Something has happened between them, after one of those long visits to Connecticut, the weekend before classes adjourn for Christmas. In Brandon it would be imperceptible were he not in gallingly high spirits already — but Phillip left school grounds in a typically withdrawn mood and has returned to them in a state of complete distraction, like a balloon with its string cut. His head is in the clouds. He loses his place in his lessons.
It isn't hard to tell that the pair of them have a secret. Phillip is the sensitive type, it could have been anything, alone in an empty house — a brush with a local girl and then a quarrel. A fistfight over a game of cards. Anything. There are innocent explanations, some more plausible than others.
Cadell is not as young as he once was, but he still knows what young men do amongst themselves. There were boys like that at his own school — and at Princeton, boys whose bad reputations followed fast behind them, sensitive boys with poor judgment and questionable habits.
Whatever may exist between these two boys cannot be condoned— but he cannot condemn it, not with a clear conscience. He cannot lecture on Leonardo and teach Phaedrus to the nation's best young minds all year long and then turn in the same breath to censure the exercise of those same principles under his own roof.
The other boys neither know nor care, which removes any objections on the basis of discipline. The red-blooded Davids of the world are too vigorously self-absorbed to take any notice of these things until they became flagrant offenses. It would be one thing if the pair of them were infamous, but in the atmosphere of undifferentiated affections and small cruelties there's not another soul who's intelligent enough to notice what they are doing for what it is. To call it by a name would be to risk making something ugly that could not have been more innocent, all with a word — when Cadell doesn't know. The question stands — whether a thing might be artistically justifiable for men of genius, for Shakespeare and Leonardo, and not for the common man. He won't resort to tedious talk about whether or not the homosexual can contribute to society in order to smoke them out — he won't patronize them. He only wants to be certain they know what it is they're doing.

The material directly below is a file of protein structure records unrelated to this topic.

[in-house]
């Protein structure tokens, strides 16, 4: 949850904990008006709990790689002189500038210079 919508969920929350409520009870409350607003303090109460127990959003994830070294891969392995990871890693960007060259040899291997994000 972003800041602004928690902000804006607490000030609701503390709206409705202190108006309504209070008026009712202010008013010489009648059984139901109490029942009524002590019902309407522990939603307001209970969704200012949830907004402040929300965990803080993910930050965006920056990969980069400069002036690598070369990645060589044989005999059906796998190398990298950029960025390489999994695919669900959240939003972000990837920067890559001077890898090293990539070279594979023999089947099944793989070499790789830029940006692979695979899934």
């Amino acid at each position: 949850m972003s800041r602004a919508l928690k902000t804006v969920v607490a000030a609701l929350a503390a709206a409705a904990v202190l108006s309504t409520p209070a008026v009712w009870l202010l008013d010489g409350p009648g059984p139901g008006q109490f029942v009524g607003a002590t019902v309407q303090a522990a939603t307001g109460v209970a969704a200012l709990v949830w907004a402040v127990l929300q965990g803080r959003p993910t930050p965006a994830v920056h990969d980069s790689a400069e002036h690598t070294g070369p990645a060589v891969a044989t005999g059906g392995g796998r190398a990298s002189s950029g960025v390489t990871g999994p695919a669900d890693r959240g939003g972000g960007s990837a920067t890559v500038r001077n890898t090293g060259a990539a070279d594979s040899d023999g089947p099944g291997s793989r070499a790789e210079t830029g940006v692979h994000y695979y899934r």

The door is shut behind them — Cadell can't remember if he turned the lock.The newspaper lies folded on his desk, headlines pressed away from view. Phillip wears the sulky look of a caged animal — too-bright eyes, bracing against the far wall with his hands thrust insolently in his pockets. The boy knows he's on the brink of receiving a talking-to; better to be succinct and not harp on school spirit and public reputation.
"If you wanted something, you could have sent a note."
"I thought I'd catch you before the two of you made a break for it."
"Brandon's meeting a young lady at the station; I'll be catching up later. Have we done something wrong?"
"Oh no, no, nothing you should worry about. I only wanted to have a word with you — about the importance of not putting all your eggs in one basket, so to speak. There are other students who appreciate your company — haven't you found putting stock in just friendship gets stifling after a while?"
"Sir, I don't know what you mean. Haven't you ever had a favorite student?"
"You know I'd hate to put a damper on the spirit of inquiry, but I don't see how the topic's relevant to our present conversation."
Phillip turns away to face the bookcase, as if to look over the books, briefly manhandling an Italian glass paperweight. The light catches it in his hand, and casts a queer shadow on the far wall, a spidering shape shot through with light.
"What have you and Brandon been up to?"
Phillip's face is very white. On his slim white neck beneath the corner of his jaw is a bruise in the shape of a thumb.